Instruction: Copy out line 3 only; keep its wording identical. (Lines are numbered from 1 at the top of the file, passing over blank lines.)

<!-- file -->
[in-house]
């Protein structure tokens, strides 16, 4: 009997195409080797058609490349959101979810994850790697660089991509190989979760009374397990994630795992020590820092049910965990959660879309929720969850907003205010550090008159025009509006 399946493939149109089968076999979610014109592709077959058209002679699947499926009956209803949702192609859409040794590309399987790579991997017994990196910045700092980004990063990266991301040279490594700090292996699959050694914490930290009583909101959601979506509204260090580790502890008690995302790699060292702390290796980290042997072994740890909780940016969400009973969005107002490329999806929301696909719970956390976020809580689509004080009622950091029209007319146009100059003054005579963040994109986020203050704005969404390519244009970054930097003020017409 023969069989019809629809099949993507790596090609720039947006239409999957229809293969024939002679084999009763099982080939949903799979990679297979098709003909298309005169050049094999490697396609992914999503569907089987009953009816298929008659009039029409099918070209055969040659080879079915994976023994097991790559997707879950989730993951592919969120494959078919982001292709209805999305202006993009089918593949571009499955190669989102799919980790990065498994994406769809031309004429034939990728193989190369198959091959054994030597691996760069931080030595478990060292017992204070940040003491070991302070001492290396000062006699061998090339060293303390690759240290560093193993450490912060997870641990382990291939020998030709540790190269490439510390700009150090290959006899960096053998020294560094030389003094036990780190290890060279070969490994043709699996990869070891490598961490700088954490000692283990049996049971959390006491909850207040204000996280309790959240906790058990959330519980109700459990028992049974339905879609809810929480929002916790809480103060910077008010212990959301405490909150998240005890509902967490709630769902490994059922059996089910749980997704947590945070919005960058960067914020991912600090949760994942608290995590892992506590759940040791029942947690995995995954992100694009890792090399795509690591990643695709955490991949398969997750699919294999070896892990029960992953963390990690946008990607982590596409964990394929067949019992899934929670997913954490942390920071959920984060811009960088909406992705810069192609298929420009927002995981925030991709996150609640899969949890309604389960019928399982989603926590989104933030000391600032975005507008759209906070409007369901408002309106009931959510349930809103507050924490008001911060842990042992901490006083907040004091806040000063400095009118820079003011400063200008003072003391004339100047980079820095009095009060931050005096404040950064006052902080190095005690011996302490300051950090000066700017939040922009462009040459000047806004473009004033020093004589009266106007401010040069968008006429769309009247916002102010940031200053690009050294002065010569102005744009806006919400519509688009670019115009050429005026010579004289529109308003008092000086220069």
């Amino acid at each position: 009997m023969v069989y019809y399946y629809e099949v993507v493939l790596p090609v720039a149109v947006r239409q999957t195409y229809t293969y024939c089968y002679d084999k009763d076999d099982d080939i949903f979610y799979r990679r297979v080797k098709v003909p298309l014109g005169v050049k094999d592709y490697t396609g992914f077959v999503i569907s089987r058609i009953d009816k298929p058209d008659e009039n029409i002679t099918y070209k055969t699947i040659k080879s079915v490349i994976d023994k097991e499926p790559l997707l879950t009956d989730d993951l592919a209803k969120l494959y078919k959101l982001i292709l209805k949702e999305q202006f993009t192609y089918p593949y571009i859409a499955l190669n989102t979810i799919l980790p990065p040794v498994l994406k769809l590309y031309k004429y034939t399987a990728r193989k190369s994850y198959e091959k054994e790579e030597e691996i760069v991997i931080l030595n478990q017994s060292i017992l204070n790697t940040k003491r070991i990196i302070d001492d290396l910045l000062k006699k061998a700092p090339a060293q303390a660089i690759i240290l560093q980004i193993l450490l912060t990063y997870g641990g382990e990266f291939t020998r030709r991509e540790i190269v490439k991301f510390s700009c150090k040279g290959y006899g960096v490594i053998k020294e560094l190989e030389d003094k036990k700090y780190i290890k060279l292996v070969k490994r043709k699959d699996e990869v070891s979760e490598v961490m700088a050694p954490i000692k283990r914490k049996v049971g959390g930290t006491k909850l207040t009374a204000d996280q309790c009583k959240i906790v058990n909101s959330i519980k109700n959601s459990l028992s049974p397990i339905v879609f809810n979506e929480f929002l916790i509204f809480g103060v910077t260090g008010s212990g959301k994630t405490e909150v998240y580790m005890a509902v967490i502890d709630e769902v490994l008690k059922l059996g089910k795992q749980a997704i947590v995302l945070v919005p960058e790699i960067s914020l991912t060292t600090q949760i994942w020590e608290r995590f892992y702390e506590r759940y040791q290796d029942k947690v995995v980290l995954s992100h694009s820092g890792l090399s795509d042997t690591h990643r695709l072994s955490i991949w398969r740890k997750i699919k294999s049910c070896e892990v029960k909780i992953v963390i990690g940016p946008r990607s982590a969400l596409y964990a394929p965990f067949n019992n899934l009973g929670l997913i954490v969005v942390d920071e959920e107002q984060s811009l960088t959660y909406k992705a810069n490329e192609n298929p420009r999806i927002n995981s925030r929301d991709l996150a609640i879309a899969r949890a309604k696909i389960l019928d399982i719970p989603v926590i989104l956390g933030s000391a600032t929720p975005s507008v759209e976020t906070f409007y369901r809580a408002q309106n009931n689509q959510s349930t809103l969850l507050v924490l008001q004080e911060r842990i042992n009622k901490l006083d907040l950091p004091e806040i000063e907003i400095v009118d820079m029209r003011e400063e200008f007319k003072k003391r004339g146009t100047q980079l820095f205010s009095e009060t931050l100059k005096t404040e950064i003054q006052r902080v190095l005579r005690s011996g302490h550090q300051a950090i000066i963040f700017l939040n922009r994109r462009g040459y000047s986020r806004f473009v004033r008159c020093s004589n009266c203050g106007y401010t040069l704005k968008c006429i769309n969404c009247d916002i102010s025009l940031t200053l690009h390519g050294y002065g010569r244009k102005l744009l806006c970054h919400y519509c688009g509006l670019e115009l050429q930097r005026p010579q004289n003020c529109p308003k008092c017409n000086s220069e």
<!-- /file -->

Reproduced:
């Amino acid at each position: 009997m023969v069989y019809y399946y629809e099949v993507v493939l790596p090609v720039a149109v947006r239409q999957t195409y229809t293969y024939c089968y002679d084999k009763d076999d099982d080939i949903f979610y799979r990679r297979v080797k098709v003909p298309l014109g005169v050049k094999d592709y490697t396609g992914f077959v999503i569907s089987r058609i009953d009816k298929p058209d008659e009039n029409i002679t099918y070209k055969t699947i040659k080879s079915v490349i994976d023994k097991e499926p790559l997707l879950t009956d989730d993951l592919a209803k969120l494959y078919k959101l982001i292709l209805k949702e999305q202006f993009t192609y089918p593949y571009i859409a499955l190669n989102t979810i799919l980790p990065p040794v498994l994406k769809l590309y031309k004429y034939t399987a990728r193989k190369s994850y198959e091959k054994e790579e030597e691996i760069v991997i931080l030595n478990q017994s060292i017992l204070n790697t940040k003491r070991i990196i302070d001492d290396l910045l000062k006699k061998a700092p090339a060293q303390a660089i690759i240290l560093q980004i193993l450490l912060t990063y997870g641990g382990e990266f291939t020998r030709r991509e540790i190269v490439k991301f510390s700009c150090k040279g290959y006899g960096v490594i053998k020294e560094l190989e030389d003094k036990k700090y780190i290890k060279l292996v070969k490994r043709k699959d699996e990869v070891s979760e490598v961490m700088a050694p954490i000692k283990r914490k049996v049971g959390g930290t006491k909850l207040t009374a204000d996280q309790c009583k959240i906790v058990n909101s959330i519980k109700n959601s459990l028992s049974p397990i339905v879609f809810n979506e929480f929002l916790i509204f809480g103060v910077t260090g008010s212990g959301k994630t405490e909150v998240y580790m005890a509902v967490i502890d709630e769902v490994l008690k059922l059996g089910k795992q749980a997704i947590v995302l945070v919005p960058e790699i960067s914020l991912t060292t600090q949760i994942w020590e608290r995590f892992y702390e506590r759940y040791q290796d029942k947690v995995v980290l995954s992100h694009s820092g890792l090399s795509d042997t690591h990643r695709l072994s955490i991949w398969r740890k997750i699919k294999s049910c070896e892990v029960k909780i992953v963390i990690g940016p946008r990607s982590a969400l596409y964990a394929p965990f067949n019992n899934l009973g929670l997913i954490v969005v942390d920071e959920e107002q984060s811009l960088t959660y909406k992705a810069n490329e192609n298929p420009r999806i927002n995981s925030r929301d991709l996150a609640i879309a899969r949890a309604k696909i389960l019928d399982i719970p989603v926590i989104l956390g933030s000391a600032t929720p975005s507008v759209e976020t906070f409007y369901r809580a408002q309106n009931n689509q959510s349930t809103l969850l507050v924490l008001q004080e911060r842990i042992n009622k901490l006083d907040l950091p004091e806040i000063e907003i400095v009118d820079m029209r003011e400063e200008f007319k003072k003391r004339g146009t100047q980079l820095f205010s009095e009060t931050l100059k005096t404040e950064i003054q006052r902080v190095l005579r005690s011996g302490h550090q300051a950090i000066i963040f700017l939040n922009r994109r462009g040459y000047s986020r806004f473009v004033r008159c020093s004589n009266c203050g106007y401010t040069l704005k968008c006429i769309n969404c009247d916002i102010s025009l940031t200053l690009h390519g050294y002065g010569r244009k102005l744009l806006c970054h919400y519509c688009g509006l670019e115009l050429q930097r005026p010579q004289n003020c529109p308003k008092c017409n000086s220069e």